Chabon and King

Status report: Today I finished the story I needed to send out, and sent it out. So that’s done. I received comments from my second reader on the introduction, and you know what? They’re not heavy at all. I’ll start revising the introduction tomorrow. I doubt the comments on the chapters will be heavy either. I think I can do this, get the whole thing put together by the 6th. I can’t tell you how much I’m looking forward to that.

A long time ago, a friend of mine recommended that I read Michael Chabon, and I’ve been meaning to. But I’ve been so immersed in the dissertation that I haven’t been able to read fiction. For me, reading means going deep, becoming completely immersed in a book. And since I’ve been immersed in the dissertation instead, since I’ve gone deep there, I haven’t been able to do that. It’s difficult to explain, but I haven’t had the focus, the concentration, that I usually do. Which is difficult for me, to spend a long period of time not being able to read the way I’m used to reading.

Instead, I’ve been reading Chabon’s essay collection Maps & Legends: Reading and Writing Along the Borderlands. At same time, I’ve been reading Stephen King’s On Writing: A Memoir of the Craft. The funny thing is, Chabon is clearly the better writer. I don’t particularly like King’s writing. And yet, as an essayist, King has a quality that Chabon doesn’t always have: likeability. I never thought likeability would be important, in a writer. And maybe part of me thinks it shouldn’t be? I mean, when I read Hemingway or Fitzgerald, I don’t particularly care whether or not they’re likeable. So perhaps it only matters in essays?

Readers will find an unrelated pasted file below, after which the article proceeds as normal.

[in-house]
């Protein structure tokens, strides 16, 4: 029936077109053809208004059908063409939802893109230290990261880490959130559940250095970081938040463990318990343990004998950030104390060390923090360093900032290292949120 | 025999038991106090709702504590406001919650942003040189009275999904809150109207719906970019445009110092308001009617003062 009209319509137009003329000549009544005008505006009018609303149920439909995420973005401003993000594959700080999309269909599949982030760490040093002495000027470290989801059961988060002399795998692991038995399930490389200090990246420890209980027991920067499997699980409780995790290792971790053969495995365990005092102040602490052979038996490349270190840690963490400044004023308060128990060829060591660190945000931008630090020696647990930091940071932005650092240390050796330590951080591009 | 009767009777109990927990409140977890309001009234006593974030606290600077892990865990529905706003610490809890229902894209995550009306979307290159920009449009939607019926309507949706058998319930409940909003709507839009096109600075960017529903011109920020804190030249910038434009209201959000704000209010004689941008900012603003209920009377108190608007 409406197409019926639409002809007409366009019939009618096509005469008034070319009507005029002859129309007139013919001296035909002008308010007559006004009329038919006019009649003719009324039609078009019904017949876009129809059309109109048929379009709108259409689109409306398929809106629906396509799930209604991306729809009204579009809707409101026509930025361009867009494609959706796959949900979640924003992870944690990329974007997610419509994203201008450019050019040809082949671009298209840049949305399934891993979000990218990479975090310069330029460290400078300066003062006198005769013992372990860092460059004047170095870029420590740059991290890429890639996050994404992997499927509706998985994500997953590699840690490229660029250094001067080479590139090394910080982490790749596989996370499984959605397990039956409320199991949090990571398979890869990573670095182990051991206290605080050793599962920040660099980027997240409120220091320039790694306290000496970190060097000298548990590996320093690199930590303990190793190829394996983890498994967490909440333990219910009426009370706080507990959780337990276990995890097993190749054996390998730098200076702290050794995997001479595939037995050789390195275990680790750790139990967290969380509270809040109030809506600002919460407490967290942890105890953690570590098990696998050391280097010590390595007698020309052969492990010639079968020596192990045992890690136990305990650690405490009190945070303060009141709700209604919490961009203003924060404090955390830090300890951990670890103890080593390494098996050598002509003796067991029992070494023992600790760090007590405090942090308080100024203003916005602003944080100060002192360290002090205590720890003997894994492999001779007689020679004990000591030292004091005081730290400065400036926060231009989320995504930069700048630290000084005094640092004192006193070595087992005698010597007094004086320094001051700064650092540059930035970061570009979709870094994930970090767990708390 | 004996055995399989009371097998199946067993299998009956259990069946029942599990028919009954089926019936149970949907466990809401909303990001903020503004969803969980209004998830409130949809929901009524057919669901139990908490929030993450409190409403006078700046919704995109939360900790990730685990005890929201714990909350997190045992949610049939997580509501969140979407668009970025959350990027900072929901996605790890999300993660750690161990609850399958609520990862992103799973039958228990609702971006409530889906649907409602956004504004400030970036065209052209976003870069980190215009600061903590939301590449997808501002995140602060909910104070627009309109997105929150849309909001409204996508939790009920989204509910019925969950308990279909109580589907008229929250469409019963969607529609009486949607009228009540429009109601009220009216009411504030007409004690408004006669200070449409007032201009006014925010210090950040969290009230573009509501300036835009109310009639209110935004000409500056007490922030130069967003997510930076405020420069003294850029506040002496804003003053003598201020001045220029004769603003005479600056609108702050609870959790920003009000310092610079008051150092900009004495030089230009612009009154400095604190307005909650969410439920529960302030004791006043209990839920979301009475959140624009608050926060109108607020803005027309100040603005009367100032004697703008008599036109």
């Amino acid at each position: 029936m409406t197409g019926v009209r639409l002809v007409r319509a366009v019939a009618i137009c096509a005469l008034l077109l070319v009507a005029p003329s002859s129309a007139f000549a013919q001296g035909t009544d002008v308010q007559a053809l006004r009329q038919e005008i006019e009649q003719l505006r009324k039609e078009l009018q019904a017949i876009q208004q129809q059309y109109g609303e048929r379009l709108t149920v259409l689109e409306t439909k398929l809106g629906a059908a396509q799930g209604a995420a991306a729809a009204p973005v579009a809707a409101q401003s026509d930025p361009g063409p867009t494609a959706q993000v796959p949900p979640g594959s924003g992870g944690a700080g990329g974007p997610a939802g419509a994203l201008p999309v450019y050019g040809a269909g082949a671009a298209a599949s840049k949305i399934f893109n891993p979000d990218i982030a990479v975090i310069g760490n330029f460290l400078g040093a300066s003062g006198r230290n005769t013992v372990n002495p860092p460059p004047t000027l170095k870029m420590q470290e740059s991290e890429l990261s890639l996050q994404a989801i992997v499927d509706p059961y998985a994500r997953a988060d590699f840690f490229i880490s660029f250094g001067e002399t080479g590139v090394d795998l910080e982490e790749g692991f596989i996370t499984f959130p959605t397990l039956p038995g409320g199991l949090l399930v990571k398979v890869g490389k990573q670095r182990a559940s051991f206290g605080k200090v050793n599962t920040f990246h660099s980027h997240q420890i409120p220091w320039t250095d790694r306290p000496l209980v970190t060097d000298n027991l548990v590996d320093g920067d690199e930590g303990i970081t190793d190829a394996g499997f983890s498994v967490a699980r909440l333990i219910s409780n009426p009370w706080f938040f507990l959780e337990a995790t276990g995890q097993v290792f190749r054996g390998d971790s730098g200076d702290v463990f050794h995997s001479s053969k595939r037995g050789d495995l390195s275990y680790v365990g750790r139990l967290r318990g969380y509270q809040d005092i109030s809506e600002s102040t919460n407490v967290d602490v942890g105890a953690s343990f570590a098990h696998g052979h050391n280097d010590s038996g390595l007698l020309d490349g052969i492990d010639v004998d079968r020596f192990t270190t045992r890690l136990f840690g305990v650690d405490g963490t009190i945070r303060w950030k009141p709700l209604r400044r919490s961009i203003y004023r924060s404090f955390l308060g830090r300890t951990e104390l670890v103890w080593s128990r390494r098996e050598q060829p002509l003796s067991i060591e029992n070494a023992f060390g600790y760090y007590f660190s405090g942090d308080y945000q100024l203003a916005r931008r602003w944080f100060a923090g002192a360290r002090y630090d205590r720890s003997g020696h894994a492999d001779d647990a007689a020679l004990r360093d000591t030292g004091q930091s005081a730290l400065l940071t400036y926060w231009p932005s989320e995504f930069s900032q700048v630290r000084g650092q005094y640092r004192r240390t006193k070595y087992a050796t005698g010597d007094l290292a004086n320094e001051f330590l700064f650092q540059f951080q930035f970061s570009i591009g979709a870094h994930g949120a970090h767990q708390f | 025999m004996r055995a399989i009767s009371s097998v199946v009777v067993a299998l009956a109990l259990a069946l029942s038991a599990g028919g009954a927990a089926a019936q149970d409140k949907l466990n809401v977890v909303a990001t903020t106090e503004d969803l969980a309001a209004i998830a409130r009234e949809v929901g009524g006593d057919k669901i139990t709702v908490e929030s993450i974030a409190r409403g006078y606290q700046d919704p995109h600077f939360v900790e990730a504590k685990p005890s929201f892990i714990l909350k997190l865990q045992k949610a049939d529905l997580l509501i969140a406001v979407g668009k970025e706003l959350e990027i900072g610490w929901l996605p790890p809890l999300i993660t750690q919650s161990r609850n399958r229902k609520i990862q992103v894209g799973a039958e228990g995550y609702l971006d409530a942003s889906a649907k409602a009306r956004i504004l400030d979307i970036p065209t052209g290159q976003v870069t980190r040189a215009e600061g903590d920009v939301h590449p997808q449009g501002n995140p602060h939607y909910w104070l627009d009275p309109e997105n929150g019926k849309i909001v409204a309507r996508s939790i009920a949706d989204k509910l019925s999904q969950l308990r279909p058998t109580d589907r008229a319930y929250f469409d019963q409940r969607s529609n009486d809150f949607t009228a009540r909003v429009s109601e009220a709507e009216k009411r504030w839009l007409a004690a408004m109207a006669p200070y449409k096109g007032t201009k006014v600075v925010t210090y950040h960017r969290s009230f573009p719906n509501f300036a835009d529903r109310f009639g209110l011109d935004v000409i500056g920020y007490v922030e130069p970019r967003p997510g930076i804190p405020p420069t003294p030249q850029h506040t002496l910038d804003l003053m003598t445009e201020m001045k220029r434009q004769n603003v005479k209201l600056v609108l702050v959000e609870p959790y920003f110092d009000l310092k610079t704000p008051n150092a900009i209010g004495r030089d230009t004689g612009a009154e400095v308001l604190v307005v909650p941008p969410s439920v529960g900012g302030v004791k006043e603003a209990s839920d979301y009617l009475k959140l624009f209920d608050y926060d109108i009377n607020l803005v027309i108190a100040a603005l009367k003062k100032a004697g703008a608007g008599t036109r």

But I found myself, at the ends of both books, liking King very much even though when he included examples of his own writing to demonstrate his principles, I didn’t think they were particularly good. But I liked him as a person, and the final section of his book, which describes the automobile accident that seriously injured him, was wrenching. And I found myself having moments when I wanted to say to Chabon, get over yourself already. Stop falling in love with your own prose, because it’s not actually much fun for the reader. I’ll give you an example of what I mean, from an essay called “The Recipe for Life.” I’m giving you this example because in my book, there’s a green sticky marking it: that’s where I stopped reading and went on to another essay I liked better. Here’s what I stopped on: